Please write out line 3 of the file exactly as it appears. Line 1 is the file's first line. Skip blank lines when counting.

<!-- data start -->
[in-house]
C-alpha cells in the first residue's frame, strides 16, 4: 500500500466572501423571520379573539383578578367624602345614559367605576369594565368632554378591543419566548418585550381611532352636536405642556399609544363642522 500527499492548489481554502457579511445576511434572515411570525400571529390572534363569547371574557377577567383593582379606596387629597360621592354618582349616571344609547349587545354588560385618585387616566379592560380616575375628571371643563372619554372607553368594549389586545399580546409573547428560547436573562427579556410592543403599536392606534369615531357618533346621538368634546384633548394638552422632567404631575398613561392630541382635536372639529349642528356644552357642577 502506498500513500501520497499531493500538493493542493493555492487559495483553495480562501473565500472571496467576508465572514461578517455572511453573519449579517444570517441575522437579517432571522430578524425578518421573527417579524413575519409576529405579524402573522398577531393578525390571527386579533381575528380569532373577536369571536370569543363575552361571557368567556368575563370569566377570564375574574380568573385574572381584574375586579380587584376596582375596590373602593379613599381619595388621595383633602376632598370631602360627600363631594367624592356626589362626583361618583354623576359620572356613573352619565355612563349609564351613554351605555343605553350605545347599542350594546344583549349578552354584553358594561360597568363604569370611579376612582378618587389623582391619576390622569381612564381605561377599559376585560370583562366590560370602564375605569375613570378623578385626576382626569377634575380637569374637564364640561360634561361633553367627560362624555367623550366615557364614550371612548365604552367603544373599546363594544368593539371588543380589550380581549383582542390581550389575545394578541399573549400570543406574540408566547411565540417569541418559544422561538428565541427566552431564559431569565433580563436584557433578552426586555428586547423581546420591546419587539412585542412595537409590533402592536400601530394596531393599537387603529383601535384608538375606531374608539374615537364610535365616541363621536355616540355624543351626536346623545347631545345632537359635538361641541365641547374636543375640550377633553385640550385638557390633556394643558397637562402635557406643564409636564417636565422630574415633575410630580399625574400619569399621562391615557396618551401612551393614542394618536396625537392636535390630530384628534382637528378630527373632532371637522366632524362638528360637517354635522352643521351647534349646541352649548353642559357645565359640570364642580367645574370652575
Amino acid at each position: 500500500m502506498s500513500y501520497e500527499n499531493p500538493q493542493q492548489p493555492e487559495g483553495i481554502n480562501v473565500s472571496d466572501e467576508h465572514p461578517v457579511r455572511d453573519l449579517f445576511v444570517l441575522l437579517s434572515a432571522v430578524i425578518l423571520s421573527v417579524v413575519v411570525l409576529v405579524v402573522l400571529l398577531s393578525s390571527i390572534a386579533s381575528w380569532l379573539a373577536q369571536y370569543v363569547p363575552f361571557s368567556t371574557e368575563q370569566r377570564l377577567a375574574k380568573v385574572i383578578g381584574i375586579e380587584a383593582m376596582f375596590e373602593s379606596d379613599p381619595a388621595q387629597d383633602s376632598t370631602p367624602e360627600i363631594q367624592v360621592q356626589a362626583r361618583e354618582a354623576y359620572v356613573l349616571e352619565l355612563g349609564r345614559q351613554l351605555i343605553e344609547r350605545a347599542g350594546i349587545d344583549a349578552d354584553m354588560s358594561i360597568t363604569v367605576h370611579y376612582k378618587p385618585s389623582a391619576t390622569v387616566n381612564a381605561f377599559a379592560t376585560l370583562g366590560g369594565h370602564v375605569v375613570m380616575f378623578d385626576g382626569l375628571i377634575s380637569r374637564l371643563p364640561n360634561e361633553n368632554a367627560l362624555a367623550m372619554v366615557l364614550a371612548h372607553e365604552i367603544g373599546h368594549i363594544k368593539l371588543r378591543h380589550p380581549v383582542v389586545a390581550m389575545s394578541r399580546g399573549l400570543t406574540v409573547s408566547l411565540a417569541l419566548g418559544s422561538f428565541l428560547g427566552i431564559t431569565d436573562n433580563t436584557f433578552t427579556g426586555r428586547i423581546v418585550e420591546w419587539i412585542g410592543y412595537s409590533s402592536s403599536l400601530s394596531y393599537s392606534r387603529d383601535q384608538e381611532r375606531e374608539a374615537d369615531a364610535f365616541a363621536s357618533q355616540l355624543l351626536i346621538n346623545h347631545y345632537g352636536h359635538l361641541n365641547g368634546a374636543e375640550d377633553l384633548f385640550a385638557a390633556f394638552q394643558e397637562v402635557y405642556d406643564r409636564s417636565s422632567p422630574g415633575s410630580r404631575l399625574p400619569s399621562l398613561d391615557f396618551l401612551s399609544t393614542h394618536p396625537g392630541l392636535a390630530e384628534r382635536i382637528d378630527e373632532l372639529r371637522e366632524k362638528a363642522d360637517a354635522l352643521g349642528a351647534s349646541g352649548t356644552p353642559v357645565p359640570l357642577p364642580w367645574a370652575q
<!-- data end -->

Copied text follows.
Amino acid at each position: 500500500m502506498s500513500y501520497e500527499n499531493p500538493q493542493q492548489p493555492e487559495g483553495i481554502n480562501v473565500s472571496d466572501e467576508h465572514p461578517v457579511r455572511d453573519l449579517f445576511v444570517l441575522l437579517s434572515a432571522v430578524i425578518l423571520s421573527v417579524v413575519v411570525l409576529v405579524v402573522l400571529l398577531s393578525s390571527i390572534a386579533s381575528w380569532l379573539a373577536q369571536y370569543v363569547p363575552f361571557s368567556t371574557e368575563q370569566r377570564l377577567a375574574k380568573v385574572i383578578g381584574i375586579e380587584a383593582m376596582f375596590e373602593s379606596d379613599p381619595a388621595q387629597d383633602s376632598t370631602p367624602e360627600i363631594q367624592v360621592q356626589a362626583r361618583e354618582a354623576y359620572v356613573l349616571e352619565l355612563g349609564r345614559q351613554l351605555i343605553e344609547r350605545a347599542g350594546i349587545d344583549a349578552d354584553m354588560s358594561i360597568t363604569v367605576h370611579y376612582k378618587p385618585s389623582a391619576t390622569v387616566n381612564a381605561f377599559a379592560t376585560l370583562g366590560g369594565h370602564v375605569v375613570m380616575f378623578d385626576g382626569l375628571i377634575s380637569r374637564l371643563p364640561n360634561e361633553n368632554a367627560l362624555a367623550m372619554v366615557l364614550a371612548h372607553e365604552i367603544g373599546h368594549i363594544k368593539l371588543r378591543h380589550p380581549v383582542v389586545a390581550m389575545s394578541r399580546g399573549l400570543t406574540v409573547s408566547l411565540a417569541l419566548g418559544s422561538f428565541l428560547g427566552i431564559t431569565d436573562n433580563t436584557f433578552t427579556g426586555r428586547i423581546v418585550e420591546w419587539i412585542g410592543y412595537s409590533s402592536s403599536l400601530s394596531y393599537s392606534r387603529d383601535q384608538e381611532r375606531e374608539a374615537d369615531a364610535f365616541a363621536s357618533q355616540l355624543l351626536i346621538n346623545h347631545y345632537g352636536h359635538l361641541n365641547g368634546a374636543e375640550d377633553l384633548f385640550a385638557a390633556f394638552q394643558e397637562v402635557y405642556d406643564r409636564s417636565s422632567p422630574g415633575s410630580r404631575l399625574p400619569s399621562l398613561d391615557f396618551l401612551s399609544t393614542h394618536p396625537g392630541l392636535a390630530e384628534r382635536i382637528d378630527e373632532l372639529r371637522e366632524k362638528a363642522d360637517a354635522l352643521g349642528a351647534s349646541g352649548t356644552p353642559v357645565p359640570l357642577p364642580w367645574a370652575q